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Supreme Court to consider tribunal fees and legal aid residence test

Unison and the Public Law Project get another chance to argue against controversial reforms

26 February 2016

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The Supreme Court is to hear two appeals against government reforms largely believed to have negatively affected access to justice.

The UK's highest court has granted permission for Unison to appeal a Court of Appeal decision that dismissed the union's judicial review of the government's employment tribunal fees regime.

The appeal court dismissed the union's third attempt to challenge the regime after finding there was insufficient evidence of claimants' inability to afford the contentious fees.

Giving judgment, Lord Justice Underhill said that while he was 'troubled' by the substantial fall in tribunal claims, he found 'the case based on the overall decline in claims cannot succeed by itself'.

'It needs to be accompanied by evidence of the actual affordability of fees in the financial circumstances of typical individuals,' he added.

Unison's evidence showed a 91 per cent drop in sex discrimination claims, and an overall drop in claims of 80 per cent.

At an earlier appeal, the High Court described the fall in the number of claims as 'striking' with Lord Justice Elias anticipating that some workers would have insufficient funds to bring claims.

The Supreme Court is to consider whether the lower court erred in its approach to indirect discrimination and in concluding that the fees order was not indirectly discriminatory.

Statistics from the Ministry of Justice (MoJ) published last year showed that employment tribunal claims had fallen by over 60 per cent in the two years since the fees regime was introduced.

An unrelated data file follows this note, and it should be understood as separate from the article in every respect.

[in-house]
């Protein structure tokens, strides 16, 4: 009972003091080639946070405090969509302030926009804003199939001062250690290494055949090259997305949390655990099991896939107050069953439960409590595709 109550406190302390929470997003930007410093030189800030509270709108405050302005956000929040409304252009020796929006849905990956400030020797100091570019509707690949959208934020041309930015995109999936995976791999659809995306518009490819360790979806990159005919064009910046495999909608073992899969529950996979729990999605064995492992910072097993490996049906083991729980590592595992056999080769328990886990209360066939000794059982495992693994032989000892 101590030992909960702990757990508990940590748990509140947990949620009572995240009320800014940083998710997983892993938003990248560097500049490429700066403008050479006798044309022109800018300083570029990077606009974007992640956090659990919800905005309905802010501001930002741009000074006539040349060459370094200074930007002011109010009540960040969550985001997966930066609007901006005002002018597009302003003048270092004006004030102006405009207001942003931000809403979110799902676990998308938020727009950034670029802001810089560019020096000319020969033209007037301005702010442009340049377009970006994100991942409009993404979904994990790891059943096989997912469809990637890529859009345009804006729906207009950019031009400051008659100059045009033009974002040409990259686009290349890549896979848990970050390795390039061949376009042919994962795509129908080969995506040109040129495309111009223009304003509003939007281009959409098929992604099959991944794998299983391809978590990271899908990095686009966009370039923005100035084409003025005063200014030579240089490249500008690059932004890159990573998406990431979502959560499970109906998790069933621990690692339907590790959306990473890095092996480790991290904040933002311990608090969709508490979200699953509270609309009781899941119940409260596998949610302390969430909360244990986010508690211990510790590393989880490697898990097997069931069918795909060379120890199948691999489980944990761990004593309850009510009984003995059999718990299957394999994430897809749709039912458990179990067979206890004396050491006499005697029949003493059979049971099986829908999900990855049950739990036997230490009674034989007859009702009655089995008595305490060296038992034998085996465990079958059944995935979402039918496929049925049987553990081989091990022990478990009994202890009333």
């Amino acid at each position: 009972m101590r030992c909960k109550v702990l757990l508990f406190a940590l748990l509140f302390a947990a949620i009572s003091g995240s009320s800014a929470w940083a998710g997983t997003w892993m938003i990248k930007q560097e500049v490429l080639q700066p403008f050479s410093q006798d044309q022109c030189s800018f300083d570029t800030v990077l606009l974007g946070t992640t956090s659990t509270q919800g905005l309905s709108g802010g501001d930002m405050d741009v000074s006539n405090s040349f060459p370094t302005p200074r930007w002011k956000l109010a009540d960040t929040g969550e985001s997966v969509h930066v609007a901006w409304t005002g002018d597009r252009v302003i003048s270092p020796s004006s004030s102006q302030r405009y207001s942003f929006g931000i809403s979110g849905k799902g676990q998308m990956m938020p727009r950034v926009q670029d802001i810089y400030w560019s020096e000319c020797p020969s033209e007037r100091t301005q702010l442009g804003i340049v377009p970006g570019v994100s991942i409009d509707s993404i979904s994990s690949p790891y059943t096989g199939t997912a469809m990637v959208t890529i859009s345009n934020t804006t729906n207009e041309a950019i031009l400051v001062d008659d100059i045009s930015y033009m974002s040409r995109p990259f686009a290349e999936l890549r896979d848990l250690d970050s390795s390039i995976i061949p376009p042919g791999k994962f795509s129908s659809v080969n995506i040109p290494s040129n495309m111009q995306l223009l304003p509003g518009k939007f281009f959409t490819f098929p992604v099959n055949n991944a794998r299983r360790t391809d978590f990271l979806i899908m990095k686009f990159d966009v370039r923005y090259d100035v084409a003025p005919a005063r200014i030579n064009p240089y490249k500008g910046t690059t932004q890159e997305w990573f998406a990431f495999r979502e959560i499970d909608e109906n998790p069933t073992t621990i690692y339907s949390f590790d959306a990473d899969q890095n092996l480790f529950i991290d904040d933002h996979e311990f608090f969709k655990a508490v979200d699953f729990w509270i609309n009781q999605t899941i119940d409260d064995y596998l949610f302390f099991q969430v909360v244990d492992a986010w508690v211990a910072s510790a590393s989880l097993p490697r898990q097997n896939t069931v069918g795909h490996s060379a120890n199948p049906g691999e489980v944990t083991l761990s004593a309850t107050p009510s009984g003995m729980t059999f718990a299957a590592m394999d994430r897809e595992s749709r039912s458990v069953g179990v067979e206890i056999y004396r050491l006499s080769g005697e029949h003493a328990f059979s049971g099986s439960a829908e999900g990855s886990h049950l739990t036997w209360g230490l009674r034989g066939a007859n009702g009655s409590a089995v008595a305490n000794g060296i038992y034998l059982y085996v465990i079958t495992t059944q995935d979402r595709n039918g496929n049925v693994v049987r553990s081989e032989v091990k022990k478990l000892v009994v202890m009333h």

Legal aid residence test

The Supreme Court will also hear an appeal from the Public Law Project on whether the government's residence test for legal aid is 'unjustifiably discriminatory'.

Last year, the Court of Appeal held that the test restricting eligibility to most forms of civil legal aid was lawful.

The appeal ruling reversed a judgment from a specially-convened three-judge Divisional Court that the then Lord Chancellor, Chris Grayling, had exceeded his powers when devising the test and that it discriminated against 'foreigners' without justification.

The Court of Appeal found that ministers may use secondary legislation to withhold legal aid from particular groups of people on cost-saving grounds alone, regardless of need.

The Public Law Project is represented by barristers Michael Fordham QC, Ben Jaffey, Naina Patel, and Alison Pickup, and solicitor John Halford of Bindmans. 

'The Supreme Court has rightly recognised this as a case of paramount public important because the residence test would, if implemented, deny legal aid for the sole reason that those seeking it are not, what the minister responsible described as "our people" because they live abroad or have come here recently,' said Halford.

'If that were right, it would be a mortal blow to equality before the law. But it is not right. We expect the Court to say so and allow this important appeal.'

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Legal Aid Tribunals & Courts